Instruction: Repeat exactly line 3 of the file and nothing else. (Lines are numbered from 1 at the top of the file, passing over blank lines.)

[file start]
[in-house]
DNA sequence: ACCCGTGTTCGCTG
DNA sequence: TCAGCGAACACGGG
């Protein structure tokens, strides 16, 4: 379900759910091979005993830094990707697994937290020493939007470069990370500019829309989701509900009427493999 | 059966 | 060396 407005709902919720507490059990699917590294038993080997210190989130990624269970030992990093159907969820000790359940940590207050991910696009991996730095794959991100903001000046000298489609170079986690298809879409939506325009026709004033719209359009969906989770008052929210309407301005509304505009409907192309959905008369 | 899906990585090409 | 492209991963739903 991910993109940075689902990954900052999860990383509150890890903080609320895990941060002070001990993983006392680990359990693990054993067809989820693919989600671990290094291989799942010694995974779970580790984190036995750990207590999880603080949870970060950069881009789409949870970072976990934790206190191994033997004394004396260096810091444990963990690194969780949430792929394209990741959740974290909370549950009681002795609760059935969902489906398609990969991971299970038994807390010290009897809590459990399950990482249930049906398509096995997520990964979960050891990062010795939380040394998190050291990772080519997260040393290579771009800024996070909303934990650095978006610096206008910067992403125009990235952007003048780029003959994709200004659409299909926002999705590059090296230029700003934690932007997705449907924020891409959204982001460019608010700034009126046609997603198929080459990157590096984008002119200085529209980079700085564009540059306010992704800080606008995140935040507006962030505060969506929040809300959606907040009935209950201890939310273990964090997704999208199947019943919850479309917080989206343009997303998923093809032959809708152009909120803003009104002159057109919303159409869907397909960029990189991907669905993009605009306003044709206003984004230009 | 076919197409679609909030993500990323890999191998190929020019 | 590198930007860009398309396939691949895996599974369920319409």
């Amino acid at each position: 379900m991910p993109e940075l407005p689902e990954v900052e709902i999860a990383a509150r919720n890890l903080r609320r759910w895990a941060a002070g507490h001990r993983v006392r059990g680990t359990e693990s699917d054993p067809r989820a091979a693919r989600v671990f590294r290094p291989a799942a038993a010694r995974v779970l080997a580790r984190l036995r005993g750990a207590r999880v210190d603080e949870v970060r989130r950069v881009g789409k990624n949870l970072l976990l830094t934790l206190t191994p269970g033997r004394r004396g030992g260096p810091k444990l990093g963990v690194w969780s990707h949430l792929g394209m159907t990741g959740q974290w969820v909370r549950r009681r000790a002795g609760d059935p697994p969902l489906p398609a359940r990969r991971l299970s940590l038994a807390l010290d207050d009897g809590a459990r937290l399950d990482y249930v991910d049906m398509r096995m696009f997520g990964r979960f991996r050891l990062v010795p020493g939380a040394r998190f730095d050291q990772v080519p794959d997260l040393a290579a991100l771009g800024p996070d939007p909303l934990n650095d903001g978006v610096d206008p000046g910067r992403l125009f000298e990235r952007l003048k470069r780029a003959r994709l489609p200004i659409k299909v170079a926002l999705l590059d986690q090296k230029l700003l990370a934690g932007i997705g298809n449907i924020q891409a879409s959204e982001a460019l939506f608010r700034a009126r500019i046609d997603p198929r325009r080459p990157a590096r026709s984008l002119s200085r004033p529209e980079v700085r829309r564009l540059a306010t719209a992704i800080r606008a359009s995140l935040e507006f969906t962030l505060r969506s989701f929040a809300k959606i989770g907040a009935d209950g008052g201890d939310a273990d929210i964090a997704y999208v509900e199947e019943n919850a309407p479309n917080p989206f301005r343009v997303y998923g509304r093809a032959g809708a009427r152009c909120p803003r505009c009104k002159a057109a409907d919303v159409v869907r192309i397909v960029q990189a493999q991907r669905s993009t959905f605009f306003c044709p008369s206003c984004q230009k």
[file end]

DNA sequence: TCAGCGAACACGGG